Ok I have seen a lot of people talking and asking questions about how to smoke a whole brisket correctly. There are a lot of different ways to do this and none of them can say that their way is the only way to do it.
But here is what I have learned after smoking hundreds of briskets. I have watched a lot of other Pitmasters and listened to their way and reasoning for doing it that way. I ran a commercial BBQ restaurant and I have even cooked a lot of brisket on my own. After trying every method that I have seen and heard about this is what I believe to be the best way to do it.
Use a whole brisket.
Make a few cuts across the fat cap to help the heat get in. This will help start the melting process that you ultimately want. Do not cut the fat cap off the brisket, this is where a lot of your flavor comes from and you will want it on there.
Get out your favorite meat rub and rub the brisket generously. I find in easiest to use a hotel pan or large tray.
Once the brisket is covered with the rub. Place in fridge overnight. This will let the seasoning become incorporated with the meat.
Staring Your Smoker:
Light you smoker and start it heating up. You should use a good hardwood for your smoker. (I prefer Applewood or Hickory) Plus I use charcoal to keep my fire burning. You want your smoker to be holding at temperature (250 degrees) for an hour before you place the brisket in it.
Take the brisket out of the fridge and let it sit at room temperature for an hour. This again will help loosen up the fat and get it ready to start melting.
With the smoker holding at temperature (225-250 degrees) for an hour and the brisket sitting at room temperature for an hour now you are ready to start smoking.
Going On The Smoker:
Place the brisket in the smoker fat cap down for the 1st hour then turn it over and cook for the rest of the time with the fat cap up. This will allow the fat cap to melt away during cooking and that fat will be running though and around the brisket. Which will be increasing the flavor of your brisket.
I like to mop my brisket with a BBQ/Orange & Apple Juice/Rub mixture about ever 30-60 minutes while in the smoker. Some others will spray it with apple juice.
Depending on the size of brisket you should cook at 225-250 degrees for 12-18 hours.
Some Pitmasters will only smoke the brisket for 4 hours and then remove it from the smoker and wrap it up then return to the heat to finish the cooking. But this all depends on how smoky you like your brisket and how much smoke that your smoker infuses into the meat. Some Pitmasters will smoke the brisket for the entire time that it is cooking. This is all about preference and you will need to try it a few different ways to find your favorite.
Letting it Rest & Cut: (WAIT TIME IS A VERY IMPORTANT STEP)
When you remove you brisket from the heat you should let it rest for 30 minutes before you cut into it. If you have wrapped it and finished cooking it wrapped you should let if rest for 30 minutes before you unwrap it and start cutting. This allows the juices to redistribute and makes all the difference between juicy or dry brisket.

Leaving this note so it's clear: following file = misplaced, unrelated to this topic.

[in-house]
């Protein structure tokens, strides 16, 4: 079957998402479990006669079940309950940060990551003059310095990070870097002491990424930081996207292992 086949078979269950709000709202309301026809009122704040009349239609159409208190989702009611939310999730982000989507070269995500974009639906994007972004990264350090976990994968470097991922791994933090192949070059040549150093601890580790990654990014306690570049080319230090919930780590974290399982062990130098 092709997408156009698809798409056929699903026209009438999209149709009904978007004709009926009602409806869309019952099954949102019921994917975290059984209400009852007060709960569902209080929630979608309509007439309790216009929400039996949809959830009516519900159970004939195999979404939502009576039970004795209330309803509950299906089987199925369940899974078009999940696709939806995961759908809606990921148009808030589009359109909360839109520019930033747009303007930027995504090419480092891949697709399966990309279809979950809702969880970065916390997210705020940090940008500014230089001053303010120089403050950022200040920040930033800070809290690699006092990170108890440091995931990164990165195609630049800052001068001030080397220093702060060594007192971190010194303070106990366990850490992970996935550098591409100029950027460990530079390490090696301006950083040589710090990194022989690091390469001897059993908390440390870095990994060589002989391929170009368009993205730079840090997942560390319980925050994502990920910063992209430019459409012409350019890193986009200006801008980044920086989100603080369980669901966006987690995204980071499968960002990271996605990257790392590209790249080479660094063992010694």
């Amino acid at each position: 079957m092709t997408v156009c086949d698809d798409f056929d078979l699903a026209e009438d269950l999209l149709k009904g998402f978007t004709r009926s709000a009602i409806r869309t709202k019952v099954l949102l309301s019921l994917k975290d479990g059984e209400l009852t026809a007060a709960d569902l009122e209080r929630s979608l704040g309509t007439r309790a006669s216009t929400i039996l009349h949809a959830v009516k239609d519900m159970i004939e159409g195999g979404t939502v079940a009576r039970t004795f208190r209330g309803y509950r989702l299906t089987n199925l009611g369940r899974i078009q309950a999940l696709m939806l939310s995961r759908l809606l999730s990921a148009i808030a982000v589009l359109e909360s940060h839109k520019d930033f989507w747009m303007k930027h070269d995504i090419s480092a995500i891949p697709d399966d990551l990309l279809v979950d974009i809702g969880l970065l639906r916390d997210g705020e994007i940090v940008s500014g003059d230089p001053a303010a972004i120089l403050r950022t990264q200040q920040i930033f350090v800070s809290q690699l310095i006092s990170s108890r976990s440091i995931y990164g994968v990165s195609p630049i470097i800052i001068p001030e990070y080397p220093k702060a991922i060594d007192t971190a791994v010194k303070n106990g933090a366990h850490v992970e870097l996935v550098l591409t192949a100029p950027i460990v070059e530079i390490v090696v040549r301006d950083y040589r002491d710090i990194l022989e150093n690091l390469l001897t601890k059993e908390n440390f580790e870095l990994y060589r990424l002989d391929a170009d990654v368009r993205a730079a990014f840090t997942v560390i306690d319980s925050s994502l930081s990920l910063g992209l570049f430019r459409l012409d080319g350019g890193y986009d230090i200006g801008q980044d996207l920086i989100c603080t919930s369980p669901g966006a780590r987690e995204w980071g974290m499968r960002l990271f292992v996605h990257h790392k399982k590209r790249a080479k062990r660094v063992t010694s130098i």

Keep in mind that a whole brisket is really made up of 2 different muscles (The Flat and the Tip or Cap) and the easiest way to cut the brisket is to start by separating these two pieces of meat. The Flat can be identified by finding the thinnest part of the brisket and is the lean part, it is great for slicing and on sandwiches. The Tip or Cap is the part that had the fat cap on it and is usually a lot more tender then the Flat. The Tip is always a lot fattier that the Flat and is best served chopped. Remember that if you have cooked it long enough almost all of the fat will have melted away. The outside should look very dark with a burnt look to it. (Then you know you have done it right)
Place the brisket on you cutting board with what was the fat cap up. When you look at the cooked piece of meat you can see the Flat. Run your knife along the top of the Flat cutting parallel where the cap starts up. By cutting straight across you can remove the Cap from the Flat. Now trim off any pieces left on the Flat and set aside.
Now with the pieces separated you can start slicing the Flat. Turn the Flat over with the trimmed side down. Make thin even slices running against the grain of the meat. When finished slicing put the Cap on the cutting board and dice into 1 inch cubes removing any large pieces of fat that you find. The slices from the Flat make great sandwiches or dinner plates. The cubes from the Cap make great dinner plates or ingredients for side dishes.
Special Note & Idea:
Some BBQ Pitmasters will take the cubes from the Cap and re-Rub them with their Rub and put them back on the smoker another 6-12 hours and make Burnt Ends. Then they sell them for a lot more per pound.
Eat It Up:
Put on the table and call the crowds to come and get it.
Don’t put BBQ sauce on your brisket when you serve it up. If you ever do a BBQ challenge you would be disqualified for putting sauce on the meat. If your meat isn’t good enough to stand on its own keep practicing until you get it right. You should have some BBQ sauce on the table for those who really want sauce but most won’t want it.